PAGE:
|Liberty has long been the emblem of our country,|
but do we even understand what true freedom is?
Sadly, I no longer own this book (I inadvertently got rid of it when I sold off several hundred books I had in storage), but the very memory of it got me to thinking about what we mean when we talk about freedom and its synonyms, liberty and independence. It seems to me that as we engage in the on-going national debate about this idea, freedom, which is so integral to our national identity, we need to know what we are really talking about.
The American ideal of freedom
|The right to speak freely in the public forum|
is a vital safeguard against tyranny.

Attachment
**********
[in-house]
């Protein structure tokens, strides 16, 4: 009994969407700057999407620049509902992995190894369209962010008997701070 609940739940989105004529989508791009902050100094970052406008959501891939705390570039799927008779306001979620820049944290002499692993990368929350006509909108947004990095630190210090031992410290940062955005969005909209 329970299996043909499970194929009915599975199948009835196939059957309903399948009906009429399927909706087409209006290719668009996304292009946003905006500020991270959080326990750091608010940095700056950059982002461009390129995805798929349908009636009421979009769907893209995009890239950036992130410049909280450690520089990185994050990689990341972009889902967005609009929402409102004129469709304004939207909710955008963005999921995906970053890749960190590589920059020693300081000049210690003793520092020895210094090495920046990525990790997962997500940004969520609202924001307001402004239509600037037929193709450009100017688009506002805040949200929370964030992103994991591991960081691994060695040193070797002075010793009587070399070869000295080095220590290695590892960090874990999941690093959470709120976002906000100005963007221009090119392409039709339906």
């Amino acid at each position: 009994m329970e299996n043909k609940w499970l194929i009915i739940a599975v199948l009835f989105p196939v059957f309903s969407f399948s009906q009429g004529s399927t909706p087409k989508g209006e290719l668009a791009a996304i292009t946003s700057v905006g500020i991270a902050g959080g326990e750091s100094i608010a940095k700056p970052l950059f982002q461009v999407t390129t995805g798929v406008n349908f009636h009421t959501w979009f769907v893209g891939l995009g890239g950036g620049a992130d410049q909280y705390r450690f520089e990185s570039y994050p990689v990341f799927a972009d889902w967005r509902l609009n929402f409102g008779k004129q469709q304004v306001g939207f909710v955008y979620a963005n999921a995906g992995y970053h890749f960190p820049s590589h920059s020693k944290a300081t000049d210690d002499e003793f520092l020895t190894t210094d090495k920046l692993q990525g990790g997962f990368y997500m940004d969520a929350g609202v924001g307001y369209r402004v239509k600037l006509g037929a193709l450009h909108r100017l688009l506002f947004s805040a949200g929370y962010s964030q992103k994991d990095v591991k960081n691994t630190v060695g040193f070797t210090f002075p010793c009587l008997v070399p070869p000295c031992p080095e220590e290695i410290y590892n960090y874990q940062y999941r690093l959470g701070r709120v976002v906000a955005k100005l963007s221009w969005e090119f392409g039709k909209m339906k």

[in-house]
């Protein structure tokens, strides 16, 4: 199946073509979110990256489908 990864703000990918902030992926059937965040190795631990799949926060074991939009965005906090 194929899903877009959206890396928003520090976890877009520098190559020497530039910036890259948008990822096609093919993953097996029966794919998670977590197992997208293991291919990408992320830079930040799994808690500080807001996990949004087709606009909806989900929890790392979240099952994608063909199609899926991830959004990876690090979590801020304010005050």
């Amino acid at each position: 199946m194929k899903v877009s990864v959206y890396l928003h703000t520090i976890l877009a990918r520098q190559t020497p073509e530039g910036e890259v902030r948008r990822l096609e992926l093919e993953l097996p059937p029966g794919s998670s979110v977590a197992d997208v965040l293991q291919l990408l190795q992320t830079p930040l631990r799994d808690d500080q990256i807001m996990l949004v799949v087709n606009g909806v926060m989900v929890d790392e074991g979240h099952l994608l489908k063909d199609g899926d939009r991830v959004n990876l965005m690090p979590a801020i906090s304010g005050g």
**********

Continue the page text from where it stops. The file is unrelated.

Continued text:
Today when I look at these “four essential freedoms” defined by Roosevelt and movingly illustrated by Rockwell, I see that they are not all cut from the same cloth; there seem to be two different ideas about freedom at work here. First there are the freedom of religion and freedom of speech — these I'll call the “freedom to” — freedom to speak, freedom to worship (or not) as we choose. These are essential rights that were not only endorsed by the signers of the Declaration of Independence but also enshrined in the First Amendment to the U. S. Constitution, as essential to a free society, safeguards against the kind of tyranny which first caused the American colonies to declare independence from the British monarchy.